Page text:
Everything Lovely Lash on Colby in Everett can join other salons as well as barbers and restaurants in reopening under Phase 2. (Sue Misao / The Herald)

Everything Lovely Lash on Colby in Everett can join other salons as well as barbers and restaurants in reopening under Phase 2. (Sue Misao / The Herald)

What you can do during Snohomish County’s Phase 2 reopening

Restrictions continue. For example, you might be asked to voluntarily provide contact information.

Washington is gradually reopening socially and commercially under a four-phase plan announced by Gov. Jay Inslee in May.

Snohomish County has reached the second phase. Here are services and activities which are now possible again — albeit with restrictions. For example, you might be asked to voluntarily sign in and provide contact information. That is to help health officials reach you should they learn you may have been exposed to an infected person. Masks or face coverings may be required, as well.

You can find detailed guidance online at www.coronavirus.wa.gov.

Socializing: Outdoor recreation, like camping, is allowed with up to five people outside one’s household. You can also get together with up to five friends once a week.

Dining: Restaurants, bakeries and other eateries can operate at 50% capacity. No more than five people at a table. No buffets, no salad bars and no seating at a bar. Single-use menus are the rule.

Shopping: Retail stores can reopen and operate at 30% occupancy. Customers may find themselves steered to avoid chokepoints in aisles and to stay at least six feet from other shoppers.

Faith: Churches, temples, mosques and other houses of worship can hold in-person services. Inside, crowds cannot exceed 25% capacity, or 50 people, whichever is less. Outside, up to 100 people can gather, though they must maintain physical distancing. No choirs. Masks must be worn during services, including singing.

Weddings and funerals: They can be conducted at places of worship in line with the above rules.

Haircuts, manicures, tattoos and nannies: Providers of personal and cosmetological services can reopen. Employees and customers will need to wear masks. In-home or domestic services like housecleaning and in-home child care may resume.

Fitness: One-on-one appointments with a personal trainer are allowed. So, too, are sessions with five or fewer people at a training facility. Bring your own towel. Showers, pools and basketball courts will still be closed. Be prepared to sign a waiver of consent to a facility’s reopening policies.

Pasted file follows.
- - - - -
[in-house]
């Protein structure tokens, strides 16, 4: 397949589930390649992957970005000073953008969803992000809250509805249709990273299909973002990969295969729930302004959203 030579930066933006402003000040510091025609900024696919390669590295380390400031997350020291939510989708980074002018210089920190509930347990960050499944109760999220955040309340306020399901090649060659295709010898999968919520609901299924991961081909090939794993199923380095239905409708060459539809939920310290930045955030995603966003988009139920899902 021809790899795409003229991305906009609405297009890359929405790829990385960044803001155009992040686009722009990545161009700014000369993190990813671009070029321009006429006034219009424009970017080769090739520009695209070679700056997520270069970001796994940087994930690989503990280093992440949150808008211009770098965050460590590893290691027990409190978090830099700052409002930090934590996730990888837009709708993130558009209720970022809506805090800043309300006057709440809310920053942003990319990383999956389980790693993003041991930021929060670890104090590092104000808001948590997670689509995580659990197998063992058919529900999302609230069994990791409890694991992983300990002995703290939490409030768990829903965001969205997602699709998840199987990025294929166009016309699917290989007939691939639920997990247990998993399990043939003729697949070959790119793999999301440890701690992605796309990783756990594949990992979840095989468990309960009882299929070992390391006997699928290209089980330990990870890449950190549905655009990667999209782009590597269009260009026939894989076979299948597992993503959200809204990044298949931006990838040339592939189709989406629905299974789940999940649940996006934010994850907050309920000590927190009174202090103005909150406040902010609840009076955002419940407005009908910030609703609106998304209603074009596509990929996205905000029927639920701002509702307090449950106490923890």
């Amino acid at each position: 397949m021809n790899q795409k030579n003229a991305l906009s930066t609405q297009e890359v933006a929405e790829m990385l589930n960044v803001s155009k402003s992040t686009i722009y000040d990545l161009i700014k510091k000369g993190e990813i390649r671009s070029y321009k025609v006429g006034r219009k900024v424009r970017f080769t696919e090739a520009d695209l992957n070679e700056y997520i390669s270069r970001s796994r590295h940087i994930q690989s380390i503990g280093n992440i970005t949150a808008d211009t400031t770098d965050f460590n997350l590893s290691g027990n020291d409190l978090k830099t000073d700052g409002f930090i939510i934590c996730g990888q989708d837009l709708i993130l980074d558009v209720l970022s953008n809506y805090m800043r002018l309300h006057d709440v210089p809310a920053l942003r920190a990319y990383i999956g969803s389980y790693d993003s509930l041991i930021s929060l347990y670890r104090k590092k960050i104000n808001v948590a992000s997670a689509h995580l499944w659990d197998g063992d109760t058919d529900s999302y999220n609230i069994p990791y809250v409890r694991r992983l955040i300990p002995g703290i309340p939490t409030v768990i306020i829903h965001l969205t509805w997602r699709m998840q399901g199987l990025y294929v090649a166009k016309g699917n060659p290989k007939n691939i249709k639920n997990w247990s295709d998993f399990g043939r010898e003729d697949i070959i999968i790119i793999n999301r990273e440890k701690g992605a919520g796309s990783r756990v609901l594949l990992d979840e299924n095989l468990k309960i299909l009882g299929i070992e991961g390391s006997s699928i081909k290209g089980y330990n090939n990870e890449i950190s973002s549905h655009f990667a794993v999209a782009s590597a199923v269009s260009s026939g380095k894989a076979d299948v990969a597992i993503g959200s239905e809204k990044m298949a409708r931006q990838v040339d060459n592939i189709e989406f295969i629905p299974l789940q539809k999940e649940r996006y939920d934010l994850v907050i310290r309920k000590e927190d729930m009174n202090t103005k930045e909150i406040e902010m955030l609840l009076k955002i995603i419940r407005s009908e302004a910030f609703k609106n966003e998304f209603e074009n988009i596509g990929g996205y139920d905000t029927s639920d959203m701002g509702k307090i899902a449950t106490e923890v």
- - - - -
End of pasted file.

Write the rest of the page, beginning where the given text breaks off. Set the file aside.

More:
Recreation: Off-road vehicle facilities are open. Guided tours for rafting, climbing, biking and other activities are allowed for groups of mixed households. A group can have up to eight households with a maximum of 12 people. Overnight trips are allowed. Charter boat excursions are allowed with similar limits.

Adult and youth outdoor recreational sports: Excluding school-connected or administered team sports, and junior hockey, teams can practice outdoors if players are limited to groups of five in separate parts of a field and activities can follow social distancing of a minimum of five feet between players, with no contact. Each league must publish a safety plan. Parents and spectators cannot congregate on the sidelines.

Professional sports: All professional sporting activities, including administrative operations up to 50 people, can resume full-team practices and spectator-less games if the organization follows a league-wide safety plan, the plan is approved by the appropriate player’s association and dates for practices and games are approved by the local health district.

Pet grooming: Businesses can open and operate at 50% capacity.

Real estate: You can view a property and do a final walk-through with an appointment. Each visit is limited to three or fewer people. Inspections and appraisals can be done, too. Open houses are not allowed in this phase.

Construction: All construction, including new work, is allowed.

Libraries: Curbside pick-up.

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